Diversity and Inclusion in Plastic Surgery Education: A National Survey by the American Council of Academic Plastic Surgeons

Sara Obeid, Alex Fanning, C. Scott Hultman

Research output: Contribution to journalArticlepeer-review

2 Scopus citations


Introduction: To date, there have been few studies in the field of plastic surgery examining the knowledge, attitudes, and behavior of educators and residents regarding diversity and inclusion, especially for the purposes of enhancing resident education, improving diversity efforts, and addressing health care disparities. Methods: An anonymous survey was provided electronically to a total of 462 American Council of Academic Plastic Surgeon members and 91 program coordinators (PCs), and 1,029 plastic surgery residents at 91 institutions across the United States. We analyzed the responses from PCs and program directors (PDs). Results: We collected responses from 34 institutions (37%), and 16.8% of American Council of Academic Plastic Surgeon members including 34 PCs and 44 PDs. We found that PDs were more likely to be male (86%) and above the age of 40 years (97%) compared with PCs (5% male and 61% above 40 years). Both groups were majority White. Fifty-nine percentage of PDs have a parent/guardian who attained a graduate degree versus 15% of PCs. Forty-eight percentage of PDs speak another language compared with 16% of PCs. More importantly, 95% of PDs had an opportunity to engage in diversity and inclusion-related activities in the last 6 months as compared with 43% of PCs; however, we did not find a statistical difference based on knowledge of increasing institutional capacity of diversity and inclusion between the 2 groups. PCs were more likely to witness discrimination (64%) than PDs (40%) in the health care setting, with body type/weight emerging as the most common type of discrimination. Very few respondents (10%) indicated they discriminated against others. Conclusions: Plastic surgery educators are committed to diversity and inclusion. Improvements can be made by incorporating PCs more frequently in activities related to the topic along with focused training on improving diversity on an institutional rather than individual level. Our study suggests body type/weight is the most common type of discrimination witnessed by the entire cohort and that diversity and inclusion remains a sensitive topic.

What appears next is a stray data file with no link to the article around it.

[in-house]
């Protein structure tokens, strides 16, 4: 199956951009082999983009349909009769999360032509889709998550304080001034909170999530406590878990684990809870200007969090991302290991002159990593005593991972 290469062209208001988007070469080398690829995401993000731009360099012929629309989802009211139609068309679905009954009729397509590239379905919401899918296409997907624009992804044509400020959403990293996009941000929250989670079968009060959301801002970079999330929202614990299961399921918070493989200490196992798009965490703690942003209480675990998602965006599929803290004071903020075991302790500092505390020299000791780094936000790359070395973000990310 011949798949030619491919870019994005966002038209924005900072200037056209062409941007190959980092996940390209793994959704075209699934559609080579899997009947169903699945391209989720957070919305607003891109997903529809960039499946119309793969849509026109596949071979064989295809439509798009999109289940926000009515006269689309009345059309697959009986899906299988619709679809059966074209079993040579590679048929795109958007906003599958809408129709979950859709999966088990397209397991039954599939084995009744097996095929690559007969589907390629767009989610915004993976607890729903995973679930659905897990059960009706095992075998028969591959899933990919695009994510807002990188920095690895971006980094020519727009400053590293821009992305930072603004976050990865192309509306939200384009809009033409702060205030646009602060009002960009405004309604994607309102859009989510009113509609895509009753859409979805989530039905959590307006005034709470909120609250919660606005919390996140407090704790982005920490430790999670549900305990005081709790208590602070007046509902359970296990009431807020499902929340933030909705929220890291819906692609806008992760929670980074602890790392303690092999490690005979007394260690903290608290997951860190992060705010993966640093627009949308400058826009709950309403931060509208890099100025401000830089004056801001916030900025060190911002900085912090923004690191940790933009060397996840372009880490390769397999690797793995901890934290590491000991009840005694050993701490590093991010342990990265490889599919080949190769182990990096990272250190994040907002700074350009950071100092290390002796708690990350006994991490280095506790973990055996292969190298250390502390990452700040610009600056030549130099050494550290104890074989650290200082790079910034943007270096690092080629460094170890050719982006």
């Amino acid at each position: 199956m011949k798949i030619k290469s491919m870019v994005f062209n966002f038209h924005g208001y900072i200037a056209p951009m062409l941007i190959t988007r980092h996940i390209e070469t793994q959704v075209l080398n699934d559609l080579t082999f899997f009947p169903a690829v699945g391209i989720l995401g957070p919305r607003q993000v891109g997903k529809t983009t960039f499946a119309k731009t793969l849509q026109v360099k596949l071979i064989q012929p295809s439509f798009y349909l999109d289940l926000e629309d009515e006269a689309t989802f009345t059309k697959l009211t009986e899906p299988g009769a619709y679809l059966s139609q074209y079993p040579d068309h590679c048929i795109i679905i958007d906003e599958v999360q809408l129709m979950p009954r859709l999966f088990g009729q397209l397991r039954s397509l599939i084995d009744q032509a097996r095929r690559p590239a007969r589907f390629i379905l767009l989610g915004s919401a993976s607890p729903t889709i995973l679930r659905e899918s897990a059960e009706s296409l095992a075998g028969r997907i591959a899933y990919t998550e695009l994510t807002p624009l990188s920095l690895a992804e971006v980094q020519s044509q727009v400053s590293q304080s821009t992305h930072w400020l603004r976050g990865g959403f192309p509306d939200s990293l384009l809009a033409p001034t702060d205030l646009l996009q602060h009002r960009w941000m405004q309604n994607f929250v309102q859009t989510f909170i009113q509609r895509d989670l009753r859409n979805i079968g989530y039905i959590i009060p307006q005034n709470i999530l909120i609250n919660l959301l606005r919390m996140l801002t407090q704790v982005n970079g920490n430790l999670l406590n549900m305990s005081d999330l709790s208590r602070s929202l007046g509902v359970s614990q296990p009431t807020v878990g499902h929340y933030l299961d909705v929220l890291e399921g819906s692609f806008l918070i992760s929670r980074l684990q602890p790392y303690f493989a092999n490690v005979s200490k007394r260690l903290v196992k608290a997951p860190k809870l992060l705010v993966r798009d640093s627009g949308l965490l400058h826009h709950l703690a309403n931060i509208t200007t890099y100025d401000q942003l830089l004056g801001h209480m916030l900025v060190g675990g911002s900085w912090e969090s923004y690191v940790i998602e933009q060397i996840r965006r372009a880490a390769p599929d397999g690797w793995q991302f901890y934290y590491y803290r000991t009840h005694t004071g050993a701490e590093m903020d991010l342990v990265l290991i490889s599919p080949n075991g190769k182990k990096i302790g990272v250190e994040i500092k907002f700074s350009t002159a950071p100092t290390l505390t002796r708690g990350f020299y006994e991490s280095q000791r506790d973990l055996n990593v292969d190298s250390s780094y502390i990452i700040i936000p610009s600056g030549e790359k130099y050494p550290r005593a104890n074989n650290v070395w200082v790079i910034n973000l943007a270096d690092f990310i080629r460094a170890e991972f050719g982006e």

Original languageEnglish (US)
Article numbere1469
JournalPlastic and Reconstructive Surgery - Global Open
Issue number9
StatePublished - Sep 1 2017
Externally publishedYes

ASJC Scopus subject areas

  • Surgery


Dive into the research topics of 'Diversity and Inclusion in Plastic Surgery Education: A National Survey by the American Council of Academic Plastic Surgeons'. Together they form a unique fingerprint.

Cite this